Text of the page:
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HealthInfo Waitaha Canterbury

Leg ulcers (venous)

Kōmaoa waewae

A venous leg ulcer is a wound on your leg that takes a long time to heal due to poor blood circulation. It usually develops on the inside of your lower leg, above your ankle.

If you have a wound below your knee that has not healed within a month, you should have it checked by a doctor or nurse.

Symptoms of venous leg ulcers

The most common symptom of a venous leg ulcer is a wound that doesn't heal and is irregularly shaped with dry, hard skin around the outside. Other symptoms include:

Venous leg ulcers are at risk of becoming infected because they're slow to heal. Signs of an infected leg ulcer include:

Causes of venous leg ulcers

Venous leg ulcers develop because of problems with the blood circulation in your leg veins. Valves in your legs help to push blood from your legs and feet back up towards your heart. If these valves become damaged, the blood pools in your leg veins, causing pressure symptoms and skin changes.

Often an ulcer will develop after a minor injury to your leg, and because of blood circulation problems, the wound fails to heal.

You’re more at risk of developing a venous leg ulcer if you:

Diagnosing venous leg ulcers

A venous leg ulcer is usually diagnosed based on what it looks like, how long it has been there, your medical history and other risk factors. Your GP may organise other tests to see if you also have peripheral vascular disease or check your circulation before starting treatment.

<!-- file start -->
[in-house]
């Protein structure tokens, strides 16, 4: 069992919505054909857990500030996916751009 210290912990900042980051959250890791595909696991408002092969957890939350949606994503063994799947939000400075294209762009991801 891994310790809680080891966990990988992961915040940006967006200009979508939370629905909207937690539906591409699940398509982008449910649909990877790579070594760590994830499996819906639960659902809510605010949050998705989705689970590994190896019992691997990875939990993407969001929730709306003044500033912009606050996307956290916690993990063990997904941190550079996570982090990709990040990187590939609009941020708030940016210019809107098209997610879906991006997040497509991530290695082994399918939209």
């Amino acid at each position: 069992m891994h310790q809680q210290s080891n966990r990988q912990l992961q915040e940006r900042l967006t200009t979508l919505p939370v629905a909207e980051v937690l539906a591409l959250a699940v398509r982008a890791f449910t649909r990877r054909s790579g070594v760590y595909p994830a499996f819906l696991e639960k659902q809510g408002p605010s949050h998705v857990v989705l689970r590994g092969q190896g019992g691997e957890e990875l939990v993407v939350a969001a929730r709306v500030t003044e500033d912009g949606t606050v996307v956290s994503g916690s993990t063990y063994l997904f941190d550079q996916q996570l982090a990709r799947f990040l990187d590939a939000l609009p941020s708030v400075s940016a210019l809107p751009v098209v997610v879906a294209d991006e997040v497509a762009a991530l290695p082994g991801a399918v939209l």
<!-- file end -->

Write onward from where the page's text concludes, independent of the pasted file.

Treating venous leg ulcers

Compression therapy with special pressure bandaging is the main treatment for venous ulcers.

Compression therapy applies pressure to your affected leg, which reduces the amount of blood pooling in your veins and helps to redirect the blood flow to your heart. It can help to reduce the swelling and encourages oxygen and nutrients to be delivered the wound, which are critical for healing.

A district nurse who is specifically trained to manage leg ulcers will usually do the treatment.

It usually takes several months of treatment to heal your ulcer.

If your ulcer is not healing, you may be referred to a specialist wound clinic or vascular surgeon.

Self-care and prevention of venous leg ulcers

You can help your ulcer heal and reduce the chance of getting another.

Content shared between HealthInfo Canterbury, KidsHealth and Health Navigator NZ as part of a National Health Content Hub collaborative. Page created June 2022.


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Review key: HISKW-128569